LCSN: NMSU study: Driver’s licenses have little impact on insurance levels

September 1, 2011. Retrieved online September 1, 2011 from Janet Perez, Las Cruces Sun-News

LAS CRUCES – Allowing undocumented immigrants to obtain driver’s licenses or requiring lawful residency identification has an “insignificant impact” on the percentage of uninsured drivers in New Mexico.

That’s according to New Mexico State University’s J. Tim Query, an associate professor of finance and business law, who decided to see if there is a link driver’s licenses for undocumented immigrants and the number of uninsured motorists.

New Mexico is one of three states, including Utah and Washington, that allows immigrants to apply for a driver’s license without proving their legal residence.

Gov. Susana Martinez has proposed and end to driver’s licenses for undocumented immigrants.

Uninsured drivers

New Mexico is second in the nation in uninsured drivers at 25.7 percent, with Washington in 11th place at 16.1 percent. However, only seven states have a lower percentage of uninsured motorists than Utah. That state has an estimated 8.2 percent rate of uninsured drivers, which is well below the national average of 13.8 percent. Utah’s licenses can only be used for driving.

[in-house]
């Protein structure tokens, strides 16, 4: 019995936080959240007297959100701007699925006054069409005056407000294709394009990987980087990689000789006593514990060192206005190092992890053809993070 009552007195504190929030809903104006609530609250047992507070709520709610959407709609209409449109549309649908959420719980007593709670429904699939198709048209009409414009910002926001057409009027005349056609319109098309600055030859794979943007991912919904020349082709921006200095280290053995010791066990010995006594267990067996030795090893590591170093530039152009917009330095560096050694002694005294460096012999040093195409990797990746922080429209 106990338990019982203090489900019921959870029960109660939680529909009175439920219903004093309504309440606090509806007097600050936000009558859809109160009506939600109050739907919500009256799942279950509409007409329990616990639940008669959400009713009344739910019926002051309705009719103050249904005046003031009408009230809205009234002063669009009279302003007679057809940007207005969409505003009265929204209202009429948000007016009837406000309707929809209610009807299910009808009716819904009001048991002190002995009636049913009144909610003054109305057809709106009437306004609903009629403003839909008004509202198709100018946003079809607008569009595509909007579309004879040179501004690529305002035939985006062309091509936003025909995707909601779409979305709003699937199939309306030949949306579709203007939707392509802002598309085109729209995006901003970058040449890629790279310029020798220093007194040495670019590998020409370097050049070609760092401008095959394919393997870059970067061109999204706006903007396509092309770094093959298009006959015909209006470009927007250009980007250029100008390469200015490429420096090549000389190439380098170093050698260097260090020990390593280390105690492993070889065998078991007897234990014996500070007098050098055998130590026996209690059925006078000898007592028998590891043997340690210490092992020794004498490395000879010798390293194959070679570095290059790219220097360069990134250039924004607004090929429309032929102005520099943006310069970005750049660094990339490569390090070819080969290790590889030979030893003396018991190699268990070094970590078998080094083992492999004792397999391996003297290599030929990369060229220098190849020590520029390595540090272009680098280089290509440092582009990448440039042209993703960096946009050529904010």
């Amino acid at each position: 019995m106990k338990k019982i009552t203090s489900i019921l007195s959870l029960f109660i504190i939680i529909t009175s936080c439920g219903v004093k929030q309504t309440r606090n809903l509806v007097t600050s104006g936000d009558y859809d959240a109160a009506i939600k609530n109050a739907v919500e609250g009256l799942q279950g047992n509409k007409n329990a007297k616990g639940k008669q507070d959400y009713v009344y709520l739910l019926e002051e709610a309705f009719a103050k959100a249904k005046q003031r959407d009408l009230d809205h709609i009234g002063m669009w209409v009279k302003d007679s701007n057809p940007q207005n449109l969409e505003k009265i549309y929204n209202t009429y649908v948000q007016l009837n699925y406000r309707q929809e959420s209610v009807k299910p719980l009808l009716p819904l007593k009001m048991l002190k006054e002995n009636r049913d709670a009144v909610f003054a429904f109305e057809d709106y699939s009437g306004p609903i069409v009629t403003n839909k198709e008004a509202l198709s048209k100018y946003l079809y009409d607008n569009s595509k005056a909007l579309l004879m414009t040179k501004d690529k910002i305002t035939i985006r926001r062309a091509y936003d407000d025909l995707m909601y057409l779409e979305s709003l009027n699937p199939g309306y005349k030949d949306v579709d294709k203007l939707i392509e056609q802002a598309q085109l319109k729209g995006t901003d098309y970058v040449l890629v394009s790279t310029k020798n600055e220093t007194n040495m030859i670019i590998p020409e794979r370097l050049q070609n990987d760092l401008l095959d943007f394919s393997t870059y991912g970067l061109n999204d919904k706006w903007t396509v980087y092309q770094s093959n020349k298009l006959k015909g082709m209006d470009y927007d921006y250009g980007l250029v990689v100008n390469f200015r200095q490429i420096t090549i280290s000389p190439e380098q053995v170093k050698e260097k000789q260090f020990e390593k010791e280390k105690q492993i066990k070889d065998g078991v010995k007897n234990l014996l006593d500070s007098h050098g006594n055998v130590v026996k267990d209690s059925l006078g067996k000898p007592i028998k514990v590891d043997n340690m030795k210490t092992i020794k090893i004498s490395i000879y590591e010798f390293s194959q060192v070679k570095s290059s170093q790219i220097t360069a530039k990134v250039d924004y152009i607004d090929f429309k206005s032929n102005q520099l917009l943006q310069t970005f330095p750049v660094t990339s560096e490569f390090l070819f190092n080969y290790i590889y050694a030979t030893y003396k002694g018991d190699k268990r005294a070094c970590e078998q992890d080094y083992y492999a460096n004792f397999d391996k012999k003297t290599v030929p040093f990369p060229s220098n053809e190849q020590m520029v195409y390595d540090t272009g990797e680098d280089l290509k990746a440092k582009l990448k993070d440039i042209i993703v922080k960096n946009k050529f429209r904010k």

“When examining data from the Insurance Research Council’s periodic study of uninsured motorists,” Query said, “evidence is somewhat mixed in that states with loose requirements for a state-issued driver’s license did not have uniformly lower percentages of uninsured motorists.”

For example, according to IRC figures, Arizona saw its uninsured motorists rate drop from 17.8 percent in 2007 to 11.9 percent in 2009, a full year before its tough immigration law went into effect. Meanwhile, California’s uninsured drivers rate fell from 18.1 percent in 2007 to 15 percent in 2009. The IRC provided no reason for the drop in both states.

Read the Las Cruces Sun-News article.


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